Choices123 Mon 06-Nov-17 09:38:01

I genuinely don't feel this is Dh being selfish, jealous, etc, he is not like that at all. I think his concern is more about the pressure it puts on me - he works part time and that suits our family well (joint decision made when I took this job) and I think he's very happy - we've talked about alternatives.

StepAwayFromGoogle Mon 06-Nov-17 09:39:14

Is there the opportunity to do this as a job share with one of the other professors who is also feeling the strain? I'm not sure 68 hours is sustainable...

Oly5 Mon 06-Nov-17 09:39:24

Sounds like you are working way too much... but you need to work out how to lessen the load.
Absolutely do not give up a job you love and have worked hard for. But nobody should be working every evening/weekends/early mornings

RhiWrites Mon 06-Nov-17 09:40:05

Sack off the research side until you can better manage the teaching load?
I also work in a university and things are insane. But you have to put your health (physical and mental) first.

Mishappening Mon 06-Nov-17 09:41:14

50 hours may be "normal" but it is not reasonable.

I wonder if you might sit down and think about this as if you were about to retire, and ask whether you are looking back onto something that you feel happy about in terms of work/life balance. You might decide that you will think it was all worth it; or you might look at the small amount of time you were able to spend with the children in their short and irretrievable childhoods and regret it.

I think you should go back to the management of whatever institution you are working for and state clearly that this is neither reasonable nor tenable in the long term. They have a duty of care to you as their employee. They are currently failing in that duty.

LaurieFairyCake Mon 06-Nov-17 09:41:49

Yeah I was going to say 50 is normal but now you’ve worked it out at 68 it makes more sense

TooDamnSarky Mon 06-Nov-17 09:42:52

What you need is a seinsible mentor who can help you figure out how to make your workload manageable. It IS possible!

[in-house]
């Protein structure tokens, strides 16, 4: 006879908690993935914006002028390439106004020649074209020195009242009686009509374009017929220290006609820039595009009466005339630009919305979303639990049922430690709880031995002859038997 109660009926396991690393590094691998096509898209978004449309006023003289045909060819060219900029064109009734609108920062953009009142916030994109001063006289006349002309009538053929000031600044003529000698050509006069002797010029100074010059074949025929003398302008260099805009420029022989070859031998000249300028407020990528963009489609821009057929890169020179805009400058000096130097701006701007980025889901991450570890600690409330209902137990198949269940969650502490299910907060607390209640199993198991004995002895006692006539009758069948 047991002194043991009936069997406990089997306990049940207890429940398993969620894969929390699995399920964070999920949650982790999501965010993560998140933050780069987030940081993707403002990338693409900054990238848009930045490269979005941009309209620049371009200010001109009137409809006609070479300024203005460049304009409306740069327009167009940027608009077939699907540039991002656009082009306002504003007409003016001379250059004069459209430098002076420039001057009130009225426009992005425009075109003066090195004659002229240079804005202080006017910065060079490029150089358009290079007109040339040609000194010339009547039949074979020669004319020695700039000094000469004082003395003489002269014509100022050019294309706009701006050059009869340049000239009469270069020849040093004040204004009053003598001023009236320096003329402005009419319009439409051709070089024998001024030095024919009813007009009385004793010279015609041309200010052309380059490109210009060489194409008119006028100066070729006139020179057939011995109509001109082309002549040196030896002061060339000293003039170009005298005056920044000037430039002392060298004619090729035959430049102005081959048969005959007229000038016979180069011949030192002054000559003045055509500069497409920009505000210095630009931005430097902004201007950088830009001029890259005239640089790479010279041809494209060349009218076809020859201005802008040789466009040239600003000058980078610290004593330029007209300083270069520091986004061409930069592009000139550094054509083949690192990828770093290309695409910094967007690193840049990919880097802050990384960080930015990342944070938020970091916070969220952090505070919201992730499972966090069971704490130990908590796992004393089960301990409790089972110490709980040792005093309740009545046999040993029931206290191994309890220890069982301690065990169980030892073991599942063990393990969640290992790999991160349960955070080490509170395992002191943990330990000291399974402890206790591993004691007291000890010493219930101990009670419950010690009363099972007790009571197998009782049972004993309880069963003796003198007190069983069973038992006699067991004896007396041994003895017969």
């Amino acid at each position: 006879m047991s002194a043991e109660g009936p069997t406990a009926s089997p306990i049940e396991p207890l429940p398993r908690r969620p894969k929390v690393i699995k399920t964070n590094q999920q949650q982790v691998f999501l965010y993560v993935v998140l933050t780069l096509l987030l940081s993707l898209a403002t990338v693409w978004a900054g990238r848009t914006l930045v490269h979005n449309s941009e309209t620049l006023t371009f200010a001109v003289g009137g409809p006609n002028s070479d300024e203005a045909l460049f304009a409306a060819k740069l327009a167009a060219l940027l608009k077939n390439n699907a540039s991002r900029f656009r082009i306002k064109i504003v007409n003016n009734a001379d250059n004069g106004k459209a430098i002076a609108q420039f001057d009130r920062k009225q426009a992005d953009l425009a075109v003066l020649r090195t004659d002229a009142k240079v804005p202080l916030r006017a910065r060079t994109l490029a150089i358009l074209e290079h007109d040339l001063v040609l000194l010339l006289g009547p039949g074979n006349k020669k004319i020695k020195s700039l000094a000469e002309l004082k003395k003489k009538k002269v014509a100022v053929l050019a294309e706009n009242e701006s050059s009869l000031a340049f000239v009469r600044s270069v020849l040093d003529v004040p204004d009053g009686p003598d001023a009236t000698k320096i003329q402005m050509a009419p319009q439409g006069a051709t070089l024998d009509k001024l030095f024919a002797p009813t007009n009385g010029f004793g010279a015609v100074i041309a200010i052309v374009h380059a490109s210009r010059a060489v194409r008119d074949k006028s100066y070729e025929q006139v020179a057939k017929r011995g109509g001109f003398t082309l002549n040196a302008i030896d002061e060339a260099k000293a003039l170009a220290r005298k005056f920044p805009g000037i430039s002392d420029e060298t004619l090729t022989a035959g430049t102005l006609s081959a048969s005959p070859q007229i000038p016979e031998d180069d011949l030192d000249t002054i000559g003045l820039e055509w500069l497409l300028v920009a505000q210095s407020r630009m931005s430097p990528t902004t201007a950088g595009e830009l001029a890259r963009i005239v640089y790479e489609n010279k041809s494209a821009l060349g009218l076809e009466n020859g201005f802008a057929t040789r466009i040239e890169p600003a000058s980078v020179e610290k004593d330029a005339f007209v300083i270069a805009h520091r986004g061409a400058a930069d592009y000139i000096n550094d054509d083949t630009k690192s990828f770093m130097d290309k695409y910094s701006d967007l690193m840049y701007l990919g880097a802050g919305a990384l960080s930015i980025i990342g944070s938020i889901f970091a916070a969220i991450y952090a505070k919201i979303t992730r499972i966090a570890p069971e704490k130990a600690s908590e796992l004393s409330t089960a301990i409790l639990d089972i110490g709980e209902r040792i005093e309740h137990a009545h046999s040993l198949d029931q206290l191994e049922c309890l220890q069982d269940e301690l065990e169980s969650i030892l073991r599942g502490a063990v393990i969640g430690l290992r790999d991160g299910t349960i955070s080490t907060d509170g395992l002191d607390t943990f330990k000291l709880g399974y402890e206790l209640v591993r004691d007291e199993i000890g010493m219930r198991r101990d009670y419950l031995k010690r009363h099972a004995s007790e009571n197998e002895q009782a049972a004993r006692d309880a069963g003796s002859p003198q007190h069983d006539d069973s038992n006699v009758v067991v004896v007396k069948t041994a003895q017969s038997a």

Choices123 Mon 06-Nov-17 09:44:42

I'm currently sitting in my office almost in tears reading this and reflecting. I've a lecture I must write, my email box is pinging away with all these different things I have got to do and a colleague has just ranted at me for getting something to her this morning - which should have been there on friday evening (not that anyone was going to look at it over the weekend!!!) - which I spent the whole weekend writing and I really want to get my coat and walk out - instead I came on here.... but really must write lecture.... Rhi - not massively an option given REF, HPandBacon yes that is it - Dh is a really good man, if he is saying this I know he has thought long and hard about it.

wineandworkout Mon 06-Nov-17 09:46:03

I am also am academic. I had a few years out of work while having my kids. When it came to finding a job again my ex suggested I look for non academic jobs and said 'my brother is really intelligent and he's a train driver!' 😂😂😂 I didn't follow his advice. I think you would regret it if you have up your career, unless you have independent reasons to want to get away from the strain of academia (which would be understandable). Can you get a grant to reduce the teaching? I have learnt to concentrate all my energy in my research and to aim for 'just good enough' with teaching and admin. There are some good academic support groups on Facebook, like Women In Academia Support Network that you might find useful.

(To clarify: there is absolutely nothing wrong with being a train driver, but it is certainly not something I'd want to do after investing years developing am academic career.)

Choices123 Mon 06-Nov-17 09:46:52

My children are young as well - they deserve more of my time and focus. I cannot keep juggling as I am.

SoupyNorman Mon 06-Nov-17 09:49:14

I have learnt to concentrate all my energy in my research and to aim for 'just good enough' with teaching and admin.

This is good advice.

Wineandworkout Mon 06-Nov-17 09:49:52

Choices You have a lot on your plate and are struggling! (I get it, I'm a single parent with a full time SL job and a 60 mile commute). Don't check emails first thing - they swallow up your time ... Leave it till later when you have used up your sharpest brain hours on research or whatever else is important to you. It's fine to be late with stuff - everyone is. Can you talk to your HoD or mentor about how you are struggling?

meiisme Mon 06-Nov-17 09:51:31

Will the work get easier once you've been in this job for a year or so? As in, can you reuse lectures and other course work?